Trinity College Dublin signed a strategic partnership with Fudan University, one of China’s top institutions, in the presence of the President of Ireland, Michael D. Higgins during the recent State visit to China. Trinity’s Vice President for Global Relations, Professor Juliette Hussey, and Fudan’s Professor Feng Xiaoyuan, Vice President for International Affairs signed a Memorandum of Understanding and Student Exchange Agreement at Fudan University’s historic campus. The signing was referenced by President Higgins in one of his keynote speeches during the trip.
The partnership includes a significant collaboration between the Trinity Long Room Hub Arts and Humanities Institute, and the Fudan Development Institute, as an important mutual strategic step towards the expansion of Humanities research via international collaboration.
Speaking on the occasion of the signing, Vice President for Global Relations, Professor Juliette Hussey said: “This exciting collaboration will cement the already excellent relationship between Trinity and Fudan and will expand it into new areas. It will facilitate meaningful opportunities for student and staff exchanges between both universities, along with nurturing a distinct collaborative focus on world-class Humanities research.”
The partnership marks a key step in a series of recent strategic initiatives between Trinity and China over the past year, including the launch of Trinity’s online presence in China, and the announcement of a new Trinity Global Scholarship for China, along with a new M.Phil in Chinese Studies as part of Trinity’s newly opened Trinity Centre for Asian Studies. The partnership with Fudan reflects Trinity’s commitment to deeper engagement with China, building on the existing links and complementary strengths of the partners, to provide educational programmes and opportunities for students and staff of both institutions.
Professor Xu Ning-sheng, President of Fudan University, also witnessed the signing of the agreements, and said: “Fudan attaches great importance to the strategic partnership relation with Trinity College Dublin and we see a great potential in the cooperation with TCD in arts and humanities research on the platform of FDDI and ICSCC.”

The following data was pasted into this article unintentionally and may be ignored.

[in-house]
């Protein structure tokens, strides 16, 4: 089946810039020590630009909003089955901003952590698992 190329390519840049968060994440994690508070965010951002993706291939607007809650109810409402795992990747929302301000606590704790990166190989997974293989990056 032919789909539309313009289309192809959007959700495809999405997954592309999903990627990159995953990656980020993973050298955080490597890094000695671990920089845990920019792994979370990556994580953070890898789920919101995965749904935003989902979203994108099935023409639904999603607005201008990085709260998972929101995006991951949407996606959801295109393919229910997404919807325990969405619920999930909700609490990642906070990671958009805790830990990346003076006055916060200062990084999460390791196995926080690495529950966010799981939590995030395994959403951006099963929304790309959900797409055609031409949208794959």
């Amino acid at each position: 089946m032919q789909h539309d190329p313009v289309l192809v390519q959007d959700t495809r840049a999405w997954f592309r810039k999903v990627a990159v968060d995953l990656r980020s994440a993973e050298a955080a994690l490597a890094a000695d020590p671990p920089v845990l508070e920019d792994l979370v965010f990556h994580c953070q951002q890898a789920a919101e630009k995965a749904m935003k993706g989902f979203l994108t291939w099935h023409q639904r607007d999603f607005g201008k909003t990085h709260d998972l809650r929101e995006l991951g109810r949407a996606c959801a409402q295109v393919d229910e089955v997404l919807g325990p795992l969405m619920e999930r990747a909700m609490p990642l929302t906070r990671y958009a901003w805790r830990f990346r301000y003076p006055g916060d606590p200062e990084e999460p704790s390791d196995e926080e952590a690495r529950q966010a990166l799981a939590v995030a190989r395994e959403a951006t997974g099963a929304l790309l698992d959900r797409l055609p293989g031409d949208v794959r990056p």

The Director of The Trinity Long Room Hub, Professor Juergen Barkhoff, commented: “This new cooperation between our two research institutes will contribute decisively to better mutual understanding of the rapid transformations that affect our societies and will thus make a very valuable and innovative contribution to our research theme ‘Identities in Transformation’. As a central part of this collaboration, our new Trinity Centre for Asian Studies will work specifically with the Fudan International Centre for Studies of Chinese Civilisation.
Last year President Michael D. Higgins launched the new research theme, ‘Identities in Transformation’, a research priority theme for the Trinity Long Room Hub Arts and Humanities Research Institute. It involves a multi-faceted exploration of the memories and stories that contribute to a sense of identity especially where these are contested memories. The results of this research will be most valuable for the discussions about the future of society.
Over 70 researchers and their postgraduate research students across 10 of the 24 Schools in Trinity are actively involved in this research theme. They represent and bring together fields as varied as History, Classics, Art History, Music, Drama and Film Studies, English and Irish Studies, Literary and Cultural Studies, Linguistics, Philosophy, Health Sciences, Theology, Peace Studies, Gender Studies, Sociology, Psychology and Neuroscience.
Notes to Editor:
Trinity College Dublin’s Links with China
Trinity College Dublin has a longstanding relationship with China which dates to the Mission to the Far East and the establishment of Trinity College Fuzhou. The Dublin University Far Eastern Mission (founded in 1886) established Trinity College Fuzhou in 1907, now the Fuzhou Foreign Language School. Later, Trinity was one of the first universities in the European Union to welcome Chinese students to its campus, with students from Beijing and Nanjing studying in the late 1970s and early 1980s. Today, engagement with China forms a core part of the university’s international strategy, and fourteen partnerships have been formed with key Chinese HEIs in the last number of years, and a Trinity Office in Shanghai has been opened. Numbers of Chinese students coming to Trinity continue to increase, and are encouraged by a diverse and rewarding student experience, which includes the support of a vibrant Chinese Society. Additionally, Trinity academics across a number of disciplines are engaged in academic collaborations with their Chinese counterparts to meet some of the major global challenges of the coming years in terms of healthcare, sustainable provision of food and water, urban planning and technology.
Trinity College Dublin’s Links with Fudan
Links between Trinity and Fudan include academic relationships across disciplines in the Humanities, Social Sciences and Sciences. The Trinity and Fudan Law Schools have had a relationship which resulted in many Fudan students taking Masters level programmes at Trinity. Trinity graduate Dr. Miles Link, is currently a lecturer in English at the College of Foreign Languages and Literatures at Fudan.